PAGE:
Editor in Chief: Moh. Reza Huwaida Thursday, December 2nd, 2021

Russia Should Play Constructive Role in Afghanistan’s Political Affairs

Amid the peace talks brokered by the United States, many ignored the role of Russia, which enthusiastically supported the agreement. Russia is one of the main stakeholders of the peace talks, enhanced its tie with the Taliban leadership and urged the withdrawal of US troops from Afghanistan.
After the peace agreement signed between the US and the Taliban, Moscow signaled its preparation to send troops to Afghanistan if the Kabul administration demanded. In that sense, the recent intelligence findings that a Russian military intelligence unit rewarded fighters linked to the Taliban for targeting American troops should come as no surprise. But there is a lot still missing from the reports, which were rejected by both Russia and the Taliban.
The Kremlin admitted to its strategic relationship with the Taliban in 2015, when Foreign Ministry spokesperson Maria Zakharova announced that Russia was sharing intelligence with the Taliban pertaining to ISKP movements. The Kremlin maintains that its relationship with the Taliban is limited only to fighting ISKP and reconciliation within Afghanistan. For Russia, ISKP poses three main challenges to its strategic interests: the potential of Russian citizens traveling to Afghanistan as foreign terrorist fighters; pledges of loyalty by North Caucasian militant groups establishing informal and formal ties; and the potential spillover of violence extremism into Central Asia, which in turn directly affects Russian interests. But many believe that Russia’s activities go much deeper based on recent revelation. In 2017, Gen. John Nicholson, then commander of the NATO-led Resolute Support Mission in Afghanistan, revealed in a Senate Armed Services Committee hearing that Moscow was actively funding the Taliban.
US Secretary of State Mike Pompeo has said in his recent statement that Russia’s involvement in Afghanistan was nothing new and was regularly raised with Russian officials. “There are many folks using the Taliban or who have used the Taliban over years and years and years as proxy forces,” he is cited as saying noting that Iran and Pakistan have also provided aid to the Taliban over the years.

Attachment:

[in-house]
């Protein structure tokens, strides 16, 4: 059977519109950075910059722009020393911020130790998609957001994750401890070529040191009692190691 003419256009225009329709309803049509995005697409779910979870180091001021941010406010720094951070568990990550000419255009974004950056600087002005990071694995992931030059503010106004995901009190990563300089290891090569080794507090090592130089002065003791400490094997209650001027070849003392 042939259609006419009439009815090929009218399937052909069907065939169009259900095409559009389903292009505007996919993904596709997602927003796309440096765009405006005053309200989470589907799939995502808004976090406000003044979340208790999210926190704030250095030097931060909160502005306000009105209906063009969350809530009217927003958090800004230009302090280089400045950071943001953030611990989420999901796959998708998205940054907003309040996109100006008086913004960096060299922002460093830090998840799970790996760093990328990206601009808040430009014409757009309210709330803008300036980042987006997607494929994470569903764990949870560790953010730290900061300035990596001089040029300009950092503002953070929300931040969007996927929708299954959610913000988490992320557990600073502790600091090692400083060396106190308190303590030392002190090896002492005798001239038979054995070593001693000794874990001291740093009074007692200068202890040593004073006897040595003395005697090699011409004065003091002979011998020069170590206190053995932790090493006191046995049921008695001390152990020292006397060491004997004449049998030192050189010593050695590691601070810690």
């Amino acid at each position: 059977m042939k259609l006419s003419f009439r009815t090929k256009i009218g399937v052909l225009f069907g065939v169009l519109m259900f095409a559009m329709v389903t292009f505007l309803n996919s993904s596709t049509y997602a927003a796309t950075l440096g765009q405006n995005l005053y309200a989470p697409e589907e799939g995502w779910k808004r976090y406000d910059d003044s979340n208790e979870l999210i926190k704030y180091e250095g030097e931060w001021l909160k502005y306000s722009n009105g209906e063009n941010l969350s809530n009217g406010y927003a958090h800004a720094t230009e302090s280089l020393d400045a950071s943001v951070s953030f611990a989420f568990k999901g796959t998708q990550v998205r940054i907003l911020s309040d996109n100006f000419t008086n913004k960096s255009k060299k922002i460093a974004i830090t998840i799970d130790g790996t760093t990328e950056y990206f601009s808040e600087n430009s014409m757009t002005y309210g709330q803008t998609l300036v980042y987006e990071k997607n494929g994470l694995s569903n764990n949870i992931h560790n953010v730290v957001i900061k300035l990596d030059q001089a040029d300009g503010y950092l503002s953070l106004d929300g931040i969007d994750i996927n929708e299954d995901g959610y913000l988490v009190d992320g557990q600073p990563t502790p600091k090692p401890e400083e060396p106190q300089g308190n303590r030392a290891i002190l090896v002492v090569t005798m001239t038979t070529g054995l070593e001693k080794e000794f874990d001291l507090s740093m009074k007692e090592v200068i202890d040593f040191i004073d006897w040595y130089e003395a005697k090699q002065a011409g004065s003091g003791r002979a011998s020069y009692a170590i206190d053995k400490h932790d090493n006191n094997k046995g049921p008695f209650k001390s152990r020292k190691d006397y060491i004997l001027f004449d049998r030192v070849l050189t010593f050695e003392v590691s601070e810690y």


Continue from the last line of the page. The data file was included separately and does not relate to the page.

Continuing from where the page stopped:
In May 2019, the Kremlin invited senior members of the Kabul administration and the Taliban to Moscow to celebrate what it called “100 years of Russo-Afghan friendship”. At this meeting, Russian Foreign Minister Sergei Lavrov called for a “total pullout of foreign forces” from Afghanistan. Russia arranged Moscow-based talks to augment the US-Taliban negotiations, which included regional nations, Afghan opposition leaders, and the Taliban, although the Afghan government did not attend. In September 2019, Russian against invited Taliban members to Moscow. At this meeting, Zakharova said, “We are convinced that the complete end to foreign military presence is an inalienable condition of durable peace in Afghanistan.”
Despite this fact, the Trump administration was actively reaching out to Russia for cooperation on those peace talks. US Special Representative for Afghanistan Reconciliation Zalmay Khalilzad repeatedly met with Russian officials to build consensus for the peace talks. 
There are many reports about Taliban figures traveling to Russia. And just as the US and Taliban were finalizing details of the troop pullout, Russia brought the same Taliban leaders into Moscow meetings with a number of Afghan opposition leaders for discussions over the political future of the country.
A report in the New York Times said, “Several Afghan officials, including Asadullah Omarkhel, who was the governor of Kunduz at the time, said they shared with the Americans intelligence that Mullah Abdul Salam, the Taliban commander who led the assaults on Kunduz, repeatedly crossed into Tajikistan for what they suspected were discussions with Russian agents.”
The Kabul government was also apprehensive about the Russia’s diplomatic and military ties with the Taliban and criticized Moscow for hosting the Taliban’s meetings without the consent of Kabul or participation of its formal delegation. Afghan officials and political analysts stated that hosting the Taliban members repeatedly would give legitimacy to the Taliban group.
Overall, Russia is seeking to maintain its ties with the Taliban and extend its influence in regional countries, including Afghanistan.
It should be noted that due to the intervention of former Soviet Union in Afghanistan, which killed and wounded a countless number of people, Afghans are against the interference of Russia in the country. Moscow should respect the territorial integrity of Afghanistan and cement its diplomatic ties with the government not a militant group.
Meanwhile, Russia should understand that the Taliban are likely to bite the hands that feed them. They are less likely to be trusted. Rather than giving legitimacy to the Taliban group, Russia should play a more constructive role through putting its weight behind the intra-Afghan dialogue and using its leverage on the group to stop violence and bloodshed and integrate into the government.